Abstract Detail

Teaching Virtual Plant Systematics/Flora Courses

Klips, Robert [1], Mattingly, Kali [2], Stone, Benjamin [3].

A course companion with web site with student subdomains eases the shift to online field botany instruction.

As a supplement to the university’s course management system (CMS), the principal instructor of Ohio State’s local flora class developed a self-hosted plant biology web site, referred to as the “course companion web site.” Reachable at https://ohioplants.org/, it contains botanical information in a form that closely corresponds to the manner in which it is presented in class, with menu items for the following: trees, winter botany, conifers, ferns, flowers and fruits, inflorescences, plant families, bryophytes, prairie, invasive plants, and lichens. During normal (non-pandemic) times these pages function mainly as a study aid for reviewing material previously explored in class, displayed in a more engaging format than, say, a .pdf of a PowerPoint lecture posted on the CMS. Moreover, the web site gives the broader public, not just our students, a helpful introduction to Ohio’s plants. With the sudden shift to an online format, students are tasked with independently replicating lab/field experiences on these topics without access to strategically chosen specimens or interactive instruction (notwithstanding nearly 100 newly created assignment-specific videos). The web site provides a bank of examples of the most frequently encountered specimens in the respective taxa, with explanations of the defining characteristics. It also hosts an illustrated manual of the vascular plants of OSU’s home county that substitutes for the normally employed classroom copies of our regional flora. The students are tasked with choosing a natural area on which to perform a botanical survey that includes a written report and several “scavenger hunt” type assignments on the following topics: trees, flowers, interpretive signage, field trips (various subtopics), and their botanical surveys. As a public writing component of the course, each student is given an individual web site to maintain for the duration of the course, on which they blog about their botanical discoveries. About half the course credit comes from these web assignments. The sites use the WordPress platform (Weaver Extreme Theme). They can be quite creative. A credit-earning assignment the last day of class has students visiting each other’s web sites and answering page-specific questions posed by the instructors. Students report enjoying this web site work and we believe the facility they gain with online writing will enhance their career potential. A survey is being developed to identify areas for course improvement, especially ones that relate to distance learning.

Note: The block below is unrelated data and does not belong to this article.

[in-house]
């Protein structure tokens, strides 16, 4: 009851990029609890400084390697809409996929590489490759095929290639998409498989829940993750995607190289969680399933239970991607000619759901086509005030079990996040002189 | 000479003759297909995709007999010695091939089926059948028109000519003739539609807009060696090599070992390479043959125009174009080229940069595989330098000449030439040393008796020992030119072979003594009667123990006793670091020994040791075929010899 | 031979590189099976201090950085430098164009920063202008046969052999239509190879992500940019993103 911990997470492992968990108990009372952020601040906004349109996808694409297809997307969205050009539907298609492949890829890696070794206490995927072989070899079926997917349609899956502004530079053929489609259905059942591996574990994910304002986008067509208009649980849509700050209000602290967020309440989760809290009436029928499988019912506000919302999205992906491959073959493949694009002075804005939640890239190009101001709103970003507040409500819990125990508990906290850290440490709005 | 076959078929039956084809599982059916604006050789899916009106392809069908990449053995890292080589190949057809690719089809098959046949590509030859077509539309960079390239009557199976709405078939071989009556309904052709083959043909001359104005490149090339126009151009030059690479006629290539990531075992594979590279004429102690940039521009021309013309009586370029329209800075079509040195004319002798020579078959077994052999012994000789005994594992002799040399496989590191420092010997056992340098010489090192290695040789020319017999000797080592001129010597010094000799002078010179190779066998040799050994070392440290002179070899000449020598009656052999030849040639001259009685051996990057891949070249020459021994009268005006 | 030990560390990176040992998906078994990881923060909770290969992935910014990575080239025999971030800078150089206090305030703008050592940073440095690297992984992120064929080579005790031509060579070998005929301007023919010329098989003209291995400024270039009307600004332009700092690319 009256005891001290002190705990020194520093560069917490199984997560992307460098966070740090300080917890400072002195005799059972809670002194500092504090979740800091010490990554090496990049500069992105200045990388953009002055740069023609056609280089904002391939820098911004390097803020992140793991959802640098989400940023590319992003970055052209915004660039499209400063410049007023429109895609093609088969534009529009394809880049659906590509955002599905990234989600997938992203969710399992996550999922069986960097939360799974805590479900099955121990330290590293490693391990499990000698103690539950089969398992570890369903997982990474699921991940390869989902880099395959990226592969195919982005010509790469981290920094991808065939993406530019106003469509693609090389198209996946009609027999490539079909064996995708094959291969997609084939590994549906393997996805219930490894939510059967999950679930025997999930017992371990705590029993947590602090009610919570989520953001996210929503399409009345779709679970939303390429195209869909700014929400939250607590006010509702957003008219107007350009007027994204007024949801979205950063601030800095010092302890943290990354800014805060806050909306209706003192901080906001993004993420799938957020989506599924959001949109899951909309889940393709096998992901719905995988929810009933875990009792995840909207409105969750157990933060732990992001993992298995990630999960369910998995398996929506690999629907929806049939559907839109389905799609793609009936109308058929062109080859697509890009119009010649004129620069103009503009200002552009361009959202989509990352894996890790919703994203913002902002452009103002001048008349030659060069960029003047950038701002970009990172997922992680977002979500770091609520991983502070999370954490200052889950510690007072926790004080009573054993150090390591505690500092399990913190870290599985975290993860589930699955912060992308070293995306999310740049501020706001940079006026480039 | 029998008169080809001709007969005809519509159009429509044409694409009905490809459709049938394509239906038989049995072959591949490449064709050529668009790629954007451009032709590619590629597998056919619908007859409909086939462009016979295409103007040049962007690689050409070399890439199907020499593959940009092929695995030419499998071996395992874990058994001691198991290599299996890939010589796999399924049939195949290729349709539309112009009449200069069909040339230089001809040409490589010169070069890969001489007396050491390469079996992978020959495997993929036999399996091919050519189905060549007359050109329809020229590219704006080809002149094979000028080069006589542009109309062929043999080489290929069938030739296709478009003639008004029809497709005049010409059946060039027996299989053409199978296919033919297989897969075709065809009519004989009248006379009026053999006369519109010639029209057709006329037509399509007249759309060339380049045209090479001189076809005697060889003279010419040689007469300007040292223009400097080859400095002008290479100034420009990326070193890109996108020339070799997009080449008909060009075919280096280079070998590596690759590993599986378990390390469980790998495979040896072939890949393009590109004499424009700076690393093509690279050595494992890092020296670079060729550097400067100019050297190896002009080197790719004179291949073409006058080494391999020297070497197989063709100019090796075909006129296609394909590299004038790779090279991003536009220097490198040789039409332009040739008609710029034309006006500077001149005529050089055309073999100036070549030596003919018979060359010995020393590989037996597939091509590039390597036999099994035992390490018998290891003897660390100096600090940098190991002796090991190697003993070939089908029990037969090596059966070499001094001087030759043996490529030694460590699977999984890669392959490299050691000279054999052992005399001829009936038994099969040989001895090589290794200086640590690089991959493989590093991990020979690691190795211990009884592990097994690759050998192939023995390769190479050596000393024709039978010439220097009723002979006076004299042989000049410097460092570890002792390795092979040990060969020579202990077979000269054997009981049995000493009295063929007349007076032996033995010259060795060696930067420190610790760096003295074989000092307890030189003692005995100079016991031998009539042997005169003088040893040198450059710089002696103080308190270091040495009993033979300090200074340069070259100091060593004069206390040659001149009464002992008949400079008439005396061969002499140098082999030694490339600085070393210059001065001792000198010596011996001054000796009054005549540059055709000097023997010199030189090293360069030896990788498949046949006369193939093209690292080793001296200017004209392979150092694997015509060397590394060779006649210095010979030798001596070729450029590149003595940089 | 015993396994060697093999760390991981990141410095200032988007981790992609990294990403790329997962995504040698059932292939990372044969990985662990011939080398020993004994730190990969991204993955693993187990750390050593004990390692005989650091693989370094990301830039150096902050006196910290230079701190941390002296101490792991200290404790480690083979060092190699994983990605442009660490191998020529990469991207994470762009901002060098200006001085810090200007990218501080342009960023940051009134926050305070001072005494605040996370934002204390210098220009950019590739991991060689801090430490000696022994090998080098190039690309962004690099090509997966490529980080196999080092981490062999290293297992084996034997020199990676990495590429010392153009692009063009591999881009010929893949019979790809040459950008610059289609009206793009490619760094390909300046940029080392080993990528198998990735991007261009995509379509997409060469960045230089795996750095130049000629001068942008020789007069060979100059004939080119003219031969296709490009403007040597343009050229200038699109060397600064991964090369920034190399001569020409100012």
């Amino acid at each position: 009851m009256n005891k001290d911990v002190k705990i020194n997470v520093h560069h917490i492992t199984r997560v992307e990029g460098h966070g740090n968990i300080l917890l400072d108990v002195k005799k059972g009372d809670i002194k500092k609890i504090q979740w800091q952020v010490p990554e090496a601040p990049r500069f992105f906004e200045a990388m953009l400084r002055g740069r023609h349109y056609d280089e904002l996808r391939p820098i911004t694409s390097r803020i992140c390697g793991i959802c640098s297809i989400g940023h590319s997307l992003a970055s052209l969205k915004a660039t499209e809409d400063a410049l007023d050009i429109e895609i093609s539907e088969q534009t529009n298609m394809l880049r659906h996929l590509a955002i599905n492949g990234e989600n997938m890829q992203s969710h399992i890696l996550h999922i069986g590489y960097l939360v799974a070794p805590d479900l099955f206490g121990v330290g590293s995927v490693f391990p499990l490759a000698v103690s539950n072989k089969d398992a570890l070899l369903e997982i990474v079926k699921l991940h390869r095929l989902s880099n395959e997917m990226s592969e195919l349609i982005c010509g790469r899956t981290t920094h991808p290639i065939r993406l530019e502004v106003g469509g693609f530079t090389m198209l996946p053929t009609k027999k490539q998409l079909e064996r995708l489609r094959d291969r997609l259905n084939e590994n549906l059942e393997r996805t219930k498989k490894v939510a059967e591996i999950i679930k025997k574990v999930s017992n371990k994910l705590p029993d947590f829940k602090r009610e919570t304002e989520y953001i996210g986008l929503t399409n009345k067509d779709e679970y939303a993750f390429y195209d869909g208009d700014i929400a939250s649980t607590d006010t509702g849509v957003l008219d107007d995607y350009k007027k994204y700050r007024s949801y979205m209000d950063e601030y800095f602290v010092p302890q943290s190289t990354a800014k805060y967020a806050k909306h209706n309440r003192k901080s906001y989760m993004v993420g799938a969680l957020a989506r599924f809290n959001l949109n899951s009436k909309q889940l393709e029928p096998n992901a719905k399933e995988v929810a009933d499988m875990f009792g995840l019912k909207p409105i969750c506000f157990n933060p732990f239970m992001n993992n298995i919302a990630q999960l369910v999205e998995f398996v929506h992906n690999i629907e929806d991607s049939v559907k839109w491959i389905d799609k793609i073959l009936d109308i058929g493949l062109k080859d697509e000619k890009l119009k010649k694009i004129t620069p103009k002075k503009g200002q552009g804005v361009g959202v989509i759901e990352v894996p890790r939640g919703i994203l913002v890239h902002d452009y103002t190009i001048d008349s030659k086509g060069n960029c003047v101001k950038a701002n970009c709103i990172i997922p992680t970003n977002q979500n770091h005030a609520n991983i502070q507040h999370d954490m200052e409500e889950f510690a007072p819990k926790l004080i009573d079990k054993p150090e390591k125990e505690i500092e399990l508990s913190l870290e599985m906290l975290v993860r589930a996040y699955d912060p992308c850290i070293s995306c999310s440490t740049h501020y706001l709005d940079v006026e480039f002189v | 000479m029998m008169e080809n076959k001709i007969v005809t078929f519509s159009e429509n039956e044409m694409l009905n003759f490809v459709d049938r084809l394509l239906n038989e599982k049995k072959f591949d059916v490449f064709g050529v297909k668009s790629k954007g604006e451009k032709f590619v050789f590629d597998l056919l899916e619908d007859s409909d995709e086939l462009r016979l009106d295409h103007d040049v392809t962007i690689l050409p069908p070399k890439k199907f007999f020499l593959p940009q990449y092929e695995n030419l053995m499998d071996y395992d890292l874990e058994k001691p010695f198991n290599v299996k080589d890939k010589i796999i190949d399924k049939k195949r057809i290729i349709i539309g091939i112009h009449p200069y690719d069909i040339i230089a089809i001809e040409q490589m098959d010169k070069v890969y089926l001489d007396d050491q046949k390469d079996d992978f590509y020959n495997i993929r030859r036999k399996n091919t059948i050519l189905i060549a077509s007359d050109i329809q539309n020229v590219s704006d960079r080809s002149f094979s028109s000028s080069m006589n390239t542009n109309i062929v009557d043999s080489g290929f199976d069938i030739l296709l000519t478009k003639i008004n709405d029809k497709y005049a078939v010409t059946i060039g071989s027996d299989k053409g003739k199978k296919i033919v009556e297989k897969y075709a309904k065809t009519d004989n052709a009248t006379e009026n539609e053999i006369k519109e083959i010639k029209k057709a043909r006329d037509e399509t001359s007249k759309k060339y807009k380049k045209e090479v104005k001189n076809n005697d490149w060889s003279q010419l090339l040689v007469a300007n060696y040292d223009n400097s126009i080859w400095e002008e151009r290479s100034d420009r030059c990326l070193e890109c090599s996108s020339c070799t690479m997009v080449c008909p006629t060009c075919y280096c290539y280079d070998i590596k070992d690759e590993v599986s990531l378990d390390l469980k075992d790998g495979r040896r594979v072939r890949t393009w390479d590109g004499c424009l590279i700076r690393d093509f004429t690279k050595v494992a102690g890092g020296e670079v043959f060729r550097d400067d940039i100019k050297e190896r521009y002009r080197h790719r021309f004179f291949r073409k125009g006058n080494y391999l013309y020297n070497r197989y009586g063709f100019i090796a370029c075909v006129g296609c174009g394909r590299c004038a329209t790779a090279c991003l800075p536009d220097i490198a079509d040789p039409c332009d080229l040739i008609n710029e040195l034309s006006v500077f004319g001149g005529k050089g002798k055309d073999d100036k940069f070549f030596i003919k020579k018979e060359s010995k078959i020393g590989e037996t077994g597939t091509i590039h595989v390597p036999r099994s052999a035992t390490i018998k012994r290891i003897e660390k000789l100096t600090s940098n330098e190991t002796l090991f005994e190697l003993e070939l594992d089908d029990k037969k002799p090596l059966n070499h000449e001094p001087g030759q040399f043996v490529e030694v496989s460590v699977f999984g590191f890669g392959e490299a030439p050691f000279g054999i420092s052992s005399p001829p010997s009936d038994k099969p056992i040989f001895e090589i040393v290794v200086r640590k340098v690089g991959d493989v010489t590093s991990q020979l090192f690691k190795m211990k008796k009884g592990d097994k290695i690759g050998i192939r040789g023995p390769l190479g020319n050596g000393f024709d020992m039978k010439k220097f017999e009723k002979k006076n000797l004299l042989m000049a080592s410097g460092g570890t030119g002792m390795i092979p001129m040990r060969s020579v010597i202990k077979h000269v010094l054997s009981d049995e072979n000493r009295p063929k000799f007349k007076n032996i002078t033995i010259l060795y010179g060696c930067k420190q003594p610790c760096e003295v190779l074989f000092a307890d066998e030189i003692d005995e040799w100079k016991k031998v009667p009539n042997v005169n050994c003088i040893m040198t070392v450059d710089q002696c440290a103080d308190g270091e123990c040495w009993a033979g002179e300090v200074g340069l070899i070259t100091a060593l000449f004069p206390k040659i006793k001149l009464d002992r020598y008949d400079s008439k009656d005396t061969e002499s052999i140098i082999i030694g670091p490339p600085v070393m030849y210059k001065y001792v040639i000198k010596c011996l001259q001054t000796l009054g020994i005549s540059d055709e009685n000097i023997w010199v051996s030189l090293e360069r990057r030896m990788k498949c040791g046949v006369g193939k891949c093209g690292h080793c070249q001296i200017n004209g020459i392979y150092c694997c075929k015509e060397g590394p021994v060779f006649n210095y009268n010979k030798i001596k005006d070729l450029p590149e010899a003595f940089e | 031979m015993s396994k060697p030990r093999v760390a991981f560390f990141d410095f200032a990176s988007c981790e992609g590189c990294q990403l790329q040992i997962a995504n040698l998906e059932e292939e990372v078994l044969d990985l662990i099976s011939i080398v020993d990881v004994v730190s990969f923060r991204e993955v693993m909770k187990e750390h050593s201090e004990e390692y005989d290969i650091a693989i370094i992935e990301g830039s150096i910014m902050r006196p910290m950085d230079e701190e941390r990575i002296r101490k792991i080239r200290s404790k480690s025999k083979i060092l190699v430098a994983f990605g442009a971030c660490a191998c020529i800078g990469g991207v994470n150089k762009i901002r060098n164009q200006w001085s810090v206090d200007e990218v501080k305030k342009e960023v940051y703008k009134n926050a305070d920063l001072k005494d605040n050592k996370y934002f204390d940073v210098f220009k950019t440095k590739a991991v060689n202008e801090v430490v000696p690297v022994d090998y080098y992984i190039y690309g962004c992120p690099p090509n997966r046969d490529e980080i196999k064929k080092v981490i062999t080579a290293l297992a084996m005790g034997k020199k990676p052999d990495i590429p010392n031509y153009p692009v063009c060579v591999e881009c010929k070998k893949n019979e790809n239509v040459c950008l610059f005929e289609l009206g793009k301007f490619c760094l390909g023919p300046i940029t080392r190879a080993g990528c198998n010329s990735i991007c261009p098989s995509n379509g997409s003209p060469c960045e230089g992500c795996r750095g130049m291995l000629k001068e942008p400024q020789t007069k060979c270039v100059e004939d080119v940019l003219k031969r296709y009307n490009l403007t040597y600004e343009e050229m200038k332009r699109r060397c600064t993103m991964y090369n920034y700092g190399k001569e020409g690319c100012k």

Related Links:
Ohio Plants course companion web site

1 - Ohio State University, Evolution Ecology & Organismal Biology, Museum of Biological Diversity, 1315 Kinnear Rd., Columbus , Ohio, 43212, USA
2 - The Ohio State University, Evolution, Ecology & Organismal Biology, 318 W 12th Ave, 300 Aronoff Laboratory, Columbus, OH, 43210, USA
3 - Ohio State University, Museum of Biological Diversity, 1315 Kinnear Rd., Columbus, Ohio, 43212, United States

teaching methods
student web sites
asynchronous delivery
online learning
field botany

Presentation Type: Colloquium Presentations
Session: COL09, Teaching Virtual Plant Systematics and Flora Courses
Location: Virtual/Virtual
Date: Tuesday, July 28th, 2020
Time: 4:45 PM
Number: COL09006
Abstract ID:883
Candidate for Awards:None

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